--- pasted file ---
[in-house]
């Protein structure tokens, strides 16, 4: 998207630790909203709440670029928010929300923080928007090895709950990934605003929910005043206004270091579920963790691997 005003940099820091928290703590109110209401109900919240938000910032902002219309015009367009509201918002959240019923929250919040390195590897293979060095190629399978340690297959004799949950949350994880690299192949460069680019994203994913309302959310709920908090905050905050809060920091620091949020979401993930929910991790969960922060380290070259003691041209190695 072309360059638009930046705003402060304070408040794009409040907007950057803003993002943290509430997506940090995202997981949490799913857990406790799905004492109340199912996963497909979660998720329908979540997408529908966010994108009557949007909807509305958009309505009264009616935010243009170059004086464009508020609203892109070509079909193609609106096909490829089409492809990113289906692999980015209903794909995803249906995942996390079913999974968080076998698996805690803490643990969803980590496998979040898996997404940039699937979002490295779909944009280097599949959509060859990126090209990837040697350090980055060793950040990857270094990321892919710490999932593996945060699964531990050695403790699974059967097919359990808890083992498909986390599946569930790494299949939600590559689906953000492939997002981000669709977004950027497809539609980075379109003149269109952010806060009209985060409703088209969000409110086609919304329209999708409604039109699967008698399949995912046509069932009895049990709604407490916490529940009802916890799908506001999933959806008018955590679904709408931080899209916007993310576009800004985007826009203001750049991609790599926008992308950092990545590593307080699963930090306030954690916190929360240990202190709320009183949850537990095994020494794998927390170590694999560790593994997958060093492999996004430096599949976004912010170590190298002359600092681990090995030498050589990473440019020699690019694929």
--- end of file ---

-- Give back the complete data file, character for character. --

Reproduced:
[in-house]
């Protein structure tokens, strides 16, 4: 998207630790909203709440670029928010929300923080928007090895709950990934605003929910005043206004270091579920963790691997 005003940099820091928290703590109110209401109900919240938000910032902002219309015009367009509201918002959240019923929250919040390195590897293979060095190629399978340690297959004799949950949350994880690299192949460069680019994203994913309302959310709920908090905050905050809060920091620091949020979401993930929910991790969960922060380290070259003691041209190695 072309360059638009930046705003402060304070408040794009409040907007950057803003993002943290509430997506940090995202997981949490799913857990406790799905004492109340199912996963497909979660998720329908979540997408529908966010994108009557949007909807509305958009309505009264009616935010243009170059004086464009508020609203892109070509079909193609609106096909490829089409492809990113289906692999980015209903794909995803249906995942996390079913999974968080076998698996805690803490643990969803980590496998979040898996997404940039699937979002490295779909944009280097599949959509060859990126090209990837040697350090980055060793950040990857270094990321892919710490999932593996945060699964531990050695403790699974059967097919359990808890083992498909986390599946569930790494299949939600590559689906953000492939997002981000669709977004950027497809539609980075379109003149269109952010806060009209985060409703088209969000409110086609919304329209999708409604039109699967008698399949995912046509069932009895049990709604407490916490529940009802916890799908506001999933959806008018955590679904709408931080899209916007993310576009800004985007826009203001750049991609790599926008992308950092990545590593307080699963930090306030954690916190929360240990202190709320009183949850537990095994020494794998927390170590694999560790593994997958060093492999996004430096599949976004912010170590190298002359600092681990090995030498050589990473440019020699690019694929």